The ability to join materials and structures together is fundamental to the construction of both military and civilian vehicles and their underlying structures, and perhaps presents the biggest challenge to the economical production of assembled multimaterial structures and complete vehicles while ensuring the complete integrity of the structures and vehicles. The challenge for doing this rapidly is becoming greater as new materials are introduced, requiring an expanded range of new joining techniques that are compatible with predominantly steel, aluminum, or composites vehicle chassis in military air, sea, or ground applications. Revolutionary improvements in joining can open new opportunities for weight and/or cost savings but need to be taken to the next level of advancement so that many promising technologies can be evaluated or confirmed and engineers can confidently specify their use. Joining techniques for major military body structure materials should be addressed in collaboration with the supply industry or through industry consortia.
There is a need for military manufacturers to evaluate and adopt adhesive bonding (which is growing in use in commercial automotive sectors) in combination with spot welding (known as weld bonding) or in combination with riveting (known as rivbonding). These technologies are being used increasingly for joining aluminum in some production situations, although it is generally necessary to have surface pretreatment to provide adhesive bond strength and durability.
A critical industry need exists to establish parameters and performance targets for assessing implementation readiness for such joining techniques as laser welding (e.g., continuous joining with reduced heat-affected zones), thermal drilling, and friction stir welding for assembling newer alloys of magnesium, aluminum, and advanced high-strength steel. The services need to work closely with manufacturers to define R&D projects involving real parts or performance conditions, in order to enhance the designers’ confidence in these technologies.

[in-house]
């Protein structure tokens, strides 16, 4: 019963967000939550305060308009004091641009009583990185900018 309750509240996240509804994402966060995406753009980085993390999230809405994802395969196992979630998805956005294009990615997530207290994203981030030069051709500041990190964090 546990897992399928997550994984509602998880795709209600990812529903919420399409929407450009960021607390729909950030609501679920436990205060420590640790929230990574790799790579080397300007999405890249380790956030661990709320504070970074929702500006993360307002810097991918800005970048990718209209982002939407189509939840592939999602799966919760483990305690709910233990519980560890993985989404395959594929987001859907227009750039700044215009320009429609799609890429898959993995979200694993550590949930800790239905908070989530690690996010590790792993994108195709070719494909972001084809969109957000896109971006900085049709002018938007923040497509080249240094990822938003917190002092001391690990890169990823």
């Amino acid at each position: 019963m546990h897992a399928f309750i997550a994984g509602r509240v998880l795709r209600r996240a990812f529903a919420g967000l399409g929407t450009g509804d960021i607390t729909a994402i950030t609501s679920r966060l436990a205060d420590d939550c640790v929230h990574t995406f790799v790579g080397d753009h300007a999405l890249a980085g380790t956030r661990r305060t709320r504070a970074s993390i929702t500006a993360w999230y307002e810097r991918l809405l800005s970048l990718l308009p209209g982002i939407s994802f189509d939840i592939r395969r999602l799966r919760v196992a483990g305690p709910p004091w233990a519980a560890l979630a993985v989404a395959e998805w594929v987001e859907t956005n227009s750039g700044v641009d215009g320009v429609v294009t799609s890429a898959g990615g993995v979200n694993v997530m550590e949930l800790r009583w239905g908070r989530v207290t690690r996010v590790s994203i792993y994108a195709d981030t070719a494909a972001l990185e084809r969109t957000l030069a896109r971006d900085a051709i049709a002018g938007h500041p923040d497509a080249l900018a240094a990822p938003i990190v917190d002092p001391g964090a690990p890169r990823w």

Concurrent with joining technology developments, new non-destructive evaluation and inspection techniques are essential for developing manufacturing and assembly techniques and then for confirming the integrity of assemblies, vehicle structures, and systems in production. This is especially critical as lower-modulus materials are introduced and material thickness is reduced, thereby requiring that the integrity of the materials and joints consistently and economically meet the design targets for strength, stiffness, durability, and crashworthiness.
years to develop and implement a new advanced materials system.1,2 Consequently, new materials and process technologies must be suitably mature at the time of preliminary design to ensure that the target vehicle will indeed be manufactured within the required timeframe; otherwise, sometimes-costly risk mitigation strategies must be implemented. Here, “maturity” encompasses the establishment of an adequate, stable supply of materials as well as the manufacturing capability to produce useful forms of these materials in order to ensure that the capability exists for streamlined insertion of lightweight materials into designs.
Second, the current acquisition process for military vehicles is expensive and lengthy.3 Examples include the F-22 Raptor (19 years)4 and the F-35B (9 years, although not a function of technical barriers).5 The time and
1 Leo Christodolou, “Accelerated Insertion of Materials,” DARPA presentation to the NRC committee on ICME, November 20, 2006, avail able at http://www7.nationalacademies.org/nmab/CICME_Mtg_Presentations.html.
2 Materials Genome Initiative for Global Competitiveness, white paper and initiative prepared by the ad hoc Interagency Group on Advanced Materials, National Science and Technology Council, T. Kalil and C. Wadia, June 2011.
5 Bill Sweetman. 2011. “F-35B Put on Probation; New Bomber to Go.” Aviation Week, January 7.